As more restaurants, bars, and fast-casual eateries switch to digital-only payment methods, the D.C. City Council is considering a bill that would make it illegal to not take cash.
"By denying the ability to use cash as a payment, businesses are effectively telling lower-income and younger patrons that they are not welcome," Councilmember David Grosso explained in a statement introducing his Cashless Retailers Prohibition Act.
Grosso's bill, which has already attracted the support of five of D.C.'s 13 city councilmembers, would make it an "unfair trade practice" to refuse cash. Current D.C. code makes violating fair trade practices a Class 2 infraction, with fines ranging from $1,000 to $8,000 depending on the number of offences.
If a business is fined for refusing to accept cash, it won't be able to pay the fine in cash. It won't even be able to use a credit card. The District's Office of Administrative Hearings—which handles most fines issued by city departments—requires that violators pay via check or money order. Fortunately, D.C. still lets you settle parking and traffic tickets with greenbacks, no doubt so as not to exclude the poor and unbanked.
Washington is not the first city to consider a crackdown on cashlessness. Chicago Alderman Edward Burke introduced a bill in 2017 that would have forced businesses to accept cash, claiming—like Grosso—that refusing cash is anti-poor and displays "an elitist attitude that doesn't really reflect what Chicago is about."
The assumption here seems to be that restaurants are eager to turn away otherwise paying customers out of some deep animus toward the poor. A better explanation is that businesses that have gone card-only don't see many cash transactions to begin with.
In a Monday article, the Washington Post named a number of businesses that have gone cashless in the District, including the salad chain Sweetgreens, the "posh" Barcelona Wine Bar on 14th street, and the frozen yogurt shop Menchies.
I can't imagine many unbanked patrons will feel excluded from the Barcelona Wine Bar because they can't pay cash for their $14.50-a-person squid ink fideos dish.
And there are good reasons for businesses to ditch cash, says John Gordon of Pacific Management Consulting Group, a restaurant consulting firm. Paper money comes with a lot of unseen costs.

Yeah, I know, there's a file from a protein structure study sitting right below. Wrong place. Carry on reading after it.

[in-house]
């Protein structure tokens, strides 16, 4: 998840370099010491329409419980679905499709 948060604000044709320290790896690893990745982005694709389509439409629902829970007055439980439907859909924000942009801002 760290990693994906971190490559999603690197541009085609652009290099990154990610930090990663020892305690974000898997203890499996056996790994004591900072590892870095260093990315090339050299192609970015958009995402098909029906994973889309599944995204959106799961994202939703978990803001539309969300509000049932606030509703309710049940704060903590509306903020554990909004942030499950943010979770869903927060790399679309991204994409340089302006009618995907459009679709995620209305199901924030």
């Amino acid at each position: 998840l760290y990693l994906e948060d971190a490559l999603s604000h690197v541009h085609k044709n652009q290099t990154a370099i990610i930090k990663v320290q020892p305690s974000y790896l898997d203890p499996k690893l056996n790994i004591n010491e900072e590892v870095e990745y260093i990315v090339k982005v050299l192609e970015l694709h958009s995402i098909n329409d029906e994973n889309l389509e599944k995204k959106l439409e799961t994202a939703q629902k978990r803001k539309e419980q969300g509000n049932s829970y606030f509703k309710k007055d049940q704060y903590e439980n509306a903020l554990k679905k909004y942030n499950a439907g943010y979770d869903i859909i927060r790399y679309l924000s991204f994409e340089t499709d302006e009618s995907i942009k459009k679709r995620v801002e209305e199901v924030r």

"Cash has to be handled. It has to be stored in a [point of sale] system. It has to be counted at least every shift. At the end of the day it has to counted and tallied into a sales report," Gordon told Reason last October, when Chicago was considering its no-cash ban. Gordon noted that businesses also had to spring for the costs of armored trucks to pick up all that cash, and that they run the risks of cash payments being miscounted or stolen.
Grosso has dismissed these safety concerns, saying businesses should just buy lockboxes or put up signs saying that, while they do accept cash, they don't have that much cash on hand.
Grosso's bill would also make it illegal to "charge different prices to customers depending on their payment method." In other words, it would ban businesses from giving cash discounts. The legislation thus achieves the remarkable feat of screwing over both businesses that refuse cash payments and those that actively encourage them.
The Post's story suggests that attempts to ban no-cash businesses have more to do fights between the ATM lobby (eager to preserve cash payments) and credit card companies like Visa (who have aggressively encouraged businesses to adopt cashless payment methods) than any genuine concern for poor diners.
But whether or not there's an ulterior motive to Grosso's bill, his rules would substitute the judgement of a few city councilmembers for that of businesses who are far more in tune with their customers' payment preferences. These businesses, not the government, should be the ones making minute decisions about their work.